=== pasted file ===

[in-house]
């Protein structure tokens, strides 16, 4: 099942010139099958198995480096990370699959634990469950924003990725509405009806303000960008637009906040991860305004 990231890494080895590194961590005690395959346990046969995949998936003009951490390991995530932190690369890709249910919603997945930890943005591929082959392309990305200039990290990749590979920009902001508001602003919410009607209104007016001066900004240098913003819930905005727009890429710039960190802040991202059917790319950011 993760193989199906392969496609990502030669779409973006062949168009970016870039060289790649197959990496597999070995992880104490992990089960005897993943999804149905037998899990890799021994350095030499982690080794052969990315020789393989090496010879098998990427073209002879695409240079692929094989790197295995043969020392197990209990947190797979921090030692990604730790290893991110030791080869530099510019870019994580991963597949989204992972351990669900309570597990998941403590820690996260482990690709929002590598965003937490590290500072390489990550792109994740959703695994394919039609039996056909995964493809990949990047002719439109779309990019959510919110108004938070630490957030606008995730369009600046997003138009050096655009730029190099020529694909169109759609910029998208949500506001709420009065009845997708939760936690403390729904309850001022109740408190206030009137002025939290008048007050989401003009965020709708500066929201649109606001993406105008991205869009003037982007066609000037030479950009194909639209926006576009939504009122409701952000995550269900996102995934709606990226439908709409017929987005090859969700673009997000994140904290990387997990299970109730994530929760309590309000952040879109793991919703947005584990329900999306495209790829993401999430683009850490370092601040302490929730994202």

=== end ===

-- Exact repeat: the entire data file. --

[in-house]
């Protein structure tokens, strides 16, 4: 099942010139099958198995480096990370699959634990469950924003990725509405009806303000960008637009906040991860305004 990231890494080895590194961590005690395959346990046969995949998936003009951490390991995530932190690369890709249910919603997945930890943005591929082959392309990305200039990290990749590979920009902001508001602003919410009607209104007016001066900004240098913003819930905005727009890429710039960190802040991202059917790319950011 993760193989199906392969496609990502030669779409973006062949168009970016870039060289790649197959990496597999070995992880104490992990089960005897993943999804149905037998899990890799021994350095030499982690080794052969990315020789393989090496010879098998990427073209002879695409240079692929094989790197295995043969020392197990209990947190797979921090030692990604730790290893991110030791080869530099510019870019994580991963597949989204992972351990669900309570597990998941403590820690996260482990690709929002590598965003937490590290500072390489990550792109994740959703695994394919039609039996056909995964493809990949990047002719439109779309990019959510919110108004938070630490957030606008995730369009600046997003138009050096655009730029190099020529694909169109759609910029998208949500506001709420009065009845997708939760936690403390729904309850001022109740408190206030009137002025939290008048007050989401003009965020709708500066929201649109606001993406105008991205869009003037982007066609000037030479950009194909639209926006576009939504009122409701952000995550269900996102995934709606990226439908709409017929987005090859969700673009997000994140904290990387997990299970109730994530929760309590309000952040879109793991919703947005584990329900999306495209790829993401999430683009850490370092601040302490929730994202």